1st year: overview of the available data, methodological reflections, compilation of the corpus – simultaneously reading of the relevant literature on the distribution and semantics of present-day partitive articles/pronouns. On the basis of the latter, formulation of adequate hypotheses, identification of the categories investigated (e.g. specificity contexts according to Haspelmath 1997, compatibility with genericity – probably very low –, distribution in the clause etc., cf. Stark 2006).
2nd year: in-depth empirical work on the texts contained in the corpus, evaluation, statistical examinations and quantitative analyses (as far as possible).
3rd year: explanations of the data, correlations, aspects of language contact (e.g. via discourse traditions and translation scenarios).
Thus, the PhD project is dedicated to the diachrony of a linguistic phenomenon intensively discussed within the group Sprachräume of the UFSP Sprache und Raum: the morpho-syntax and semantics of partitive articles and partitive pronominal adverbs. By empirically testing existing hypotheses, the project seeks to investigate the role of language contact in the formation and (possible) disappearance of grammatical constructions.
Supervision: Johannes Kabatek, Elisabeth Stark
Funding source: URPP Language and Space
Chierchia, Gennaro (1997): “Partitives, reference to kinds and semantic variation”, in: Matthews, Tanya / Strolovitch, Devon (edd.): Proceedings of SALT 9, 55-72.
Chierchia, Gennaro (1998): “Reference to kinds across languages”, Natural Language Semantics 6 (4), 339-405.
Delfitto, Denis / Schroten, Jan (1991): “Bare plurals and the number affix in DP”, Probus 3 (2), 155-185.
Eberenz, Rolf (2008): “Ninguno quiere del agua turbia beber: sobre construcciones partitivas y su representación en algunos géneros textuales del español preclásico”, in: Kabatek, Johannes (ed.): Sintaxis histórica del español y cambio lingüístico. Nuevas perspectivas desde las Tradiciones Discursivas. Madrid/Frankfurt a. M.: Iberoamericana/Vervuert, 151-172.
Haspelmath, Martin (1997): Indefinite Pronouns. Oxford: Clarendon Press.
Herslund, Michael (2008): Articles, definite and indefinite, in: Høeg Müller, Henrik / Klinge, Alex (edd.): Essays on Nominal Determination: From morphology to discourse management (= Studies in Language Companion Series 99). Amsterdam/Philadelphia: John Benjamins, 27-43.
Heusinger, Klaus von / Kaiser, Georg A. (2005): “The evolution of differential object marking in Spanish”, in: Heusinger, Klaus von / Kaiser, Georg A. / Stark, Elisabeth (edd.): Proceedings of the workshop ‘Specificity and the evolution/emergence of nominal determination systems in Romance’. Arbeitspapier 119. Fachbereich Sprachwissenschaft. Konstanz: Universität Konstanz, 33–69.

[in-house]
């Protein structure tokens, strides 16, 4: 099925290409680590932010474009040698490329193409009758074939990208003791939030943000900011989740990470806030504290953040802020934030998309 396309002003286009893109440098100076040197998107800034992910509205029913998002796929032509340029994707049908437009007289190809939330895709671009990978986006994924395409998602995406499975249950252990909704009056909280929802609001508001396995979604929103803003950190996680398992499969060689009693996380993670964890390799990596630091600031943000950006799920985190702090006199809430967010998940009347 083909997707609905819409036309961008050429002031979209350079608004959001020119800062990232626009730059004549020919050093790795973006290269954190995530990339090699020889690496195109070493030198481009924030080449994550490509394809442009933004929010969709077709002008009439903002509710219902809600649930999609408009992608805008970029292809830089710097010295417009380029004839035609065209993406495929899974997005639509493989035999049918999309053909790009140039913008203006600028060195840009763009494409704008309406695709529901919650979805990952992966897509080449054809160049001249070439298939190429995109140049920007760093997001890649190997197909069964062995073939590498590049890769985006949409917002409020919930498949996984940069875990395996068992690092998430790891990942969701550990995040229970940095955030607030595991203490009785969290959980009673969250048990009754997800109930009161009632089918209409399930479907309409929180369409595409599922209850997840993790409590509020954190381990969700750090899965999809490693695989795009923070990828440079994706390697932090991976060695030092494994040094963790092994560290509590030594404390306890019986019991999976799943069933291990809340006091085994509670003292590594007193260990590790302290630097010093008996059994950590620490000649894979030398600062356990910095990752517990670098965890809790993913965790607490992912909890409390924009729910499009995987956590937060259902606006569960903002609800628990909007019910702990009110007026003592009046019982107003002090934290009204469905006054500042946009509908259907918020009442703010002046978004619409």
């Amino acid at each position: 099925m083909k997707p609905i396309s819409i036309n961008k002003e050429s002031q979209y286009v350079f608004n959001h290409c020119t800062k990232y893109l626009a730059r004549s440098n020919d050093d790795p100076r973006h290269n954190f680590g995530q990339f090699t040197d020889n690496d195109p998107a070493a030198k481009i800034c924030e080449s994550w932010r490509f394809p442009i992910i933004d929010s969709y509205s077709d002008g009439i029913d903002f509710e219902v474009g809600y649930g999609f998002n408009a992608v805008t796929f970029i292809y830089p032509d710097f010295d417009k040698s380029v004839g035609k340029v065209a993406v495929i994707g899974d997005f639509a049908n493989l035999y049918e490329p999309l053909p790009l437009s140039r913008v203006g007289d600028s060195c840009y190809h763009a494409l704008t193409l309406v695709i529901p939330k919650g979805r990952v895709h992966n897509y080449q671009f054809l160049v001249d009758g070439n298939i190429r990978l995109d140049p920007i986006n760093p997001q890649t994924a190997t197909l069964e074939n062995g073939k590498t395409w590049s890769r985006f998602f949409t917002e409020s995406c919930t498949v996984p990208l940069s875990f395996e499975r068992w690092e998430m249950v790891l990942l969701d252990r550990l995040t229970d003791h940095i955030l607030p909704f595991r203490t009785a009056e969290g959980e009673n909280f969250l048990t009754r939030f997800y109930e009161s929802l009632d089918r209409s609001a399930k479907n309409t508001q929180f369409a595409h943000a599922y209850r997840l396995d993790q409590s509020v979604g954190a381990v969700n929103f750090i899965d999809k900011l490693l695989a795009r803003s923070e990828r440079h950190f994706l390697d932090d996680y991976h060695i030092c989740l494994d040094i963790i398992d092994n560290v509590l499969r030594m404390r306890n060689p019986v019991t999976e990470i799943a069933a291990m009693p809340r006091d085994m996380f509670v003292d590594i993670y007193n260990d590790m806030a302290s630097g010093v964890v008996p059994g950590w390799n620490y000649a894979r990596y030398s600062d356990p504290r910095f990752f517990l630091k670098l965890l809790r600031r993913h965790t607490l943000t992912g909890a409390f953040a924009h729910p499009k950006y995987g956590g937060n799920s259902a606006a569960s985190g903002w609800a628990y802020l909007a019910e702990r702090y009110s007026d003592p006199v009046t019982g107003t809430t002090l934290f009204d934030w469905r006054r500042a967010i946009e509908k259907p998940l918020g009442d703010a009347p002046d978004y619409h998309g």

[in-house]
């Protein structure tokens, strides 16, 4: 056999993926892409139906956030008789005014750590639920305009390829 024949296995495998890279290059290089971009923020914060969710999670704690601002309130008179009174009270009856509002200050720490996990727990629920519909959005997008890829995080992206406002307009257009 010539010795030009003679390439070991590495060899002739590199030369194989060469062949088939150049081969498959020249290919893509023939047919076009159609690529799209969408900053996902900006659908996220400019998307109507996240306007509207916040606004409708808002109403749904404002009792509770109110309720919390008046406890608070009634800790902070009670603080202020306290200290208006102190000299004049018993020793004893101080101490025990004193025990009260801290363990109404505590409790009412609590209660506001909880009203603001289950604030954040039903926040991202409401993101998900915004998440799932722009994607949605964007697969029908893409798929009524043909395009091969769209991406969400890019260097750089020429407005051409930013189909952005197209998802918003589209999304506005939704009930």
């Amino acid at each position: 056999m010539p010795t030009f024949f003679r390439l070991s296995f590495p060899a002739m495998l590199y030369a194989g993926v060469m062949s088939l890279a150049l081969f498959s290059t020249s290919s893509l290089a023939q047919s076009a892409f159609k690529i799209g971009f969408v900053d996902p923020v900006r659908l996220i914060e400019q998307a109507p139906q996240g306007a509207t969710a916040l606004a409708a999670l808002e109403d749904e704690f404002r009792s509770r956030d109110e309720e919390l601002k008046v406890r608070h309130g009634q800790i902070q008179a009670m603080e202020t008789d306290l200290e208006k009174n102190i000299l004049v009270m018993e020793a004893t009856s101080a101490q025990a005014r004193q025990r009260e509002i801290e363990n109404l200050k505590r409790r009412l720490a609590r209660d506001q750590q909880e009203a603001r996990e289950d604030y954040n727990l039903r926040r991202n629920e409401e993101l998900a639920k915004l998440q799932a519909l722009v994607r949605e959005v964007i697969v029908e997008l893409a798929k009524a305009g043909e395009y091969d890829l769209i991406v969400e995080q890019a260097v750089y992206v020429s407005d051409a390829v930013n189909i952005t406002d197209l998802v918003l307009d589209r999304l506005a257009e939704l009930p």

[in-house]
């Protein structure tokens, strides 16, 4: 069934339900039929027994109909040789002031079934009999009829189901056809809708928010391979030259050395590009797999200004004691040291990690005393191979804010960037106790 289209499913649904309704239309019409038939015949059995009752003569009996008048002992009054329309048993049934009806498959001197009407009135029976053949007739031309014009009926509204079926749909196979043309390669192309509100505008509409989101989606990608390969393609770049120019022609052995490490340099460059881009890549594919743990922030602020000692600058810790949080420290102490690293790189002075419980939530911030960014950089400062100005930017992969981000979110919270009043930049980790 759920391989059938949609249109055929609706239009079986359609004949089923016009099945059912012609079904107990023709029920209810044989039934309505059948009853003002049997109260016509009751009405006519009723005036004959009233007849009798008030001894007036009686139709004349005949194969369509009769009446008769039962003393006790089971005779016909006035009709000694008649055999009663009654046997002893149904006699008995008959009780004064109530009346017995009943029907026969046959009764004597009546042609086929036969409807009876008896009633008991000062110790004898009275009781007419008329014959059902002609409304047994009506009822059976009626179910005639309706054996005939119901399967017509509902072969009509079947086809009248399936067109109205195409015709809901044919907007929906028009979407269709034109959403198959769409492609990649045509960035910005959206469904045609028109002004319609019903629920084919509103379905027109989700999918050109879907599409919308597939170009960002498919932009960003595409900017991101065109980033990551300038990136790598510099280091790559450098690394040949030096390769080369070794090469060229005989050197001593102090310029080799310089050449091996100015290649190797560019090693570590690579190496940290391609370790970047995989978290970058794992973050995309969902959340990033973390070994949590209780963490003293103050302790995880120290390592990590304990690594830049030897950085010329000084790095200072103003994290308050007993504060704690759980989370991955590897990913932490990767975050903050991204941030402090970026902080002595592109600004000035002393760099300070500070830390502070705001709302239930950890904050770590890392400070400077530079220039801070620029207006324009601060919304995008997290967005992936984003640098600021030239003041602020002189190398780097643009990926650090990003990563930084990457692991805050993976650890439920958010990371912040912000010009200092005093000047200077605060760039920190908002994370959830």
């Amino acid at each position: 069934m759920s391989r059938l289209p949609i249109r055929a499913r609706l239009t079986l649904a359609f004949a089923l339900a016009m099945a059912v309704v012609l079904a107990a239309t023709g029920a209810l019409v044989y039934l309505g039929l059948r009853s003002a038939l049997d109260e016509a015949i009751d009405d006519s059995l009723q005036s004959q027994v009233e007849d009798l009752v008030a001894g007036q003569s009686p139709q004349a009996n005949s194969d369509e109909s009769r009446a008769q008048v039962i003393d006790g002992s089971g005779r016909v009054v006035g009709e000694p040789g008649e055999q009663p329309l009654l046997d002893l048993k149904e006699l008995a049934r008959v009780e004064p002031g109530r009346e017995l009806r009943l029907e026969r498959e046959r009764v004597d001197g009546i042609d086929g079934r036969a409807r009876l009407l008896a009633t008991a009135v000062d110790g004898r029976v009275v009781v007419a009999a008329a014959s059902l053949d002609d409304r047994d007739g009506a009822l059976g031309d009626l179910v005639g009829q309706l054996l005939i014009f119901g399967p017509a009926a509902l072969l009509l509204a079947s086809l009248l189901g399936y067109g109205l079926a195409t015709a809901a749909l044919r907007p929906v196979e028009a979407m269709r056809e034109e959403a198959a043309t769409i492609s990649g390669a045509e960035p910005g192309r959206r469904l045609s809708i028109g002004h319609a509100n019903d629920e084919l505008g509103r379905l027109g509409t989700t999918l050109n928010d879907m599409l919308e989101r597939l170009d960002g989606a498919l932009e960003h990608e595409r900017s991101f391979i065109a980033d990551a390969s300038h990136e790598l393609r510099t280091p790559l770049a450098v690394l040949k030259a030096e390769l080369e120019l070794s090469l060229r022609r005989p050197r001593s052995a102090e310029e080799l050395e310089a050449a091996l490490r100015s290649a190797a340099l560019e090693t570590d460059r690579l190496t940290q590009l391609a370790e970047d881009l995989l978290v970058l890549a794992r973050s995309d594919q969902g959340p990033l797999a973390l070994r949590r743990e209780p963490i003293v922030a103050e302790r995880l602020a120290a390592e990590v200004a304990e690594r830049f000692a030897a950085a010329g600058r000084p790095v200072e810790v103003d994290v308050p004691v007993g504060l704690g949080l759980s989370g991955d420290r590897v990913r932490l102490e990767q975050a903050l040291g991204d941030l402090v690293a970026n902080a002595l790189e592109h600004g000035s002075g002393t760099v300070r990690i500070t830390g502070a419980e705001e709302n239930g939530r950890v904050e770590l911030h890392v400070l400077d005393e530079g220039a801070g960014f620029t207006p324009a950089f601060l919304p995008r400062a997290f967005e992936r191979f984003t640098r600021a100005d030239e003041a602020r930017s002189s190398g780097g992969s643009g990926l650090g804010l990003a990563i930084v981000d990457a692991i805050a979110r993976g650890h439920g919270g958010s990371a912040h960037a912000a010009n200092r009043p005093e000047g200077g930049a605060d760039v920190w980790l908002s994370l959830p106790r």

Körner, Karl-Hermann (1987): “‘Teilungsartikel’ im Französischen und ‘präpositionaler Akkusativ’ im Spanischen. Komplementäre Lösungen des gleichen syntaktischen Problems”, in: Körner, Karl-Hermann (ed.): Korrelative Sprachtypologie. Die zwei Typen romanischer Syntax. Stuttgart: Franz-Steiner-Verlag, 7–21.
Laca, Brenda (2006): “El objeto directo. La marcación preposicional”, in: Company, Concepción (ed.): Sintaxis histórica de la lengua española. Primera parte: La frase verbal. México D.F.: Universidad Nacional de México, 423–475.
Silva Dias, Augusto Epiphanio da (41959 ): Syntaxe Historica Portuguesa. Lisboa: Livraria Clássica Editora.
Stark, Elisabeth (2006): Indefinitheit und Textkohärenz. Entstehung und semantische Strukturierung indefiniter Nominaldetermination im Altitalienischen (= Beihefte zur Zeitschrift für romanische Philologie 336). Tübingen: Niemeyer.
Stark, Elisabeth (2008a): “Typological correlations in nominal determination in Romance”, in: Høeg Müller, Henrik / Klinge, Alex (edd.): Essays on Nominal Determination. From morphology to discourse management (= Studies in Language Companion Series 99). Amsterdam/Philadelphia: John Benjamins, 45-61.
Stark, Elisabeth (2008b): “The role of the plural system in Romance”, in: Detges, Ulrich / Waltereit, Richard (eds.): The Paradox of Grammatical Change. Perspectives from Romance (= Current Issues in Linguistic Theory 293), Amsterdam/Philadelphia: John Benjamins, 57-84.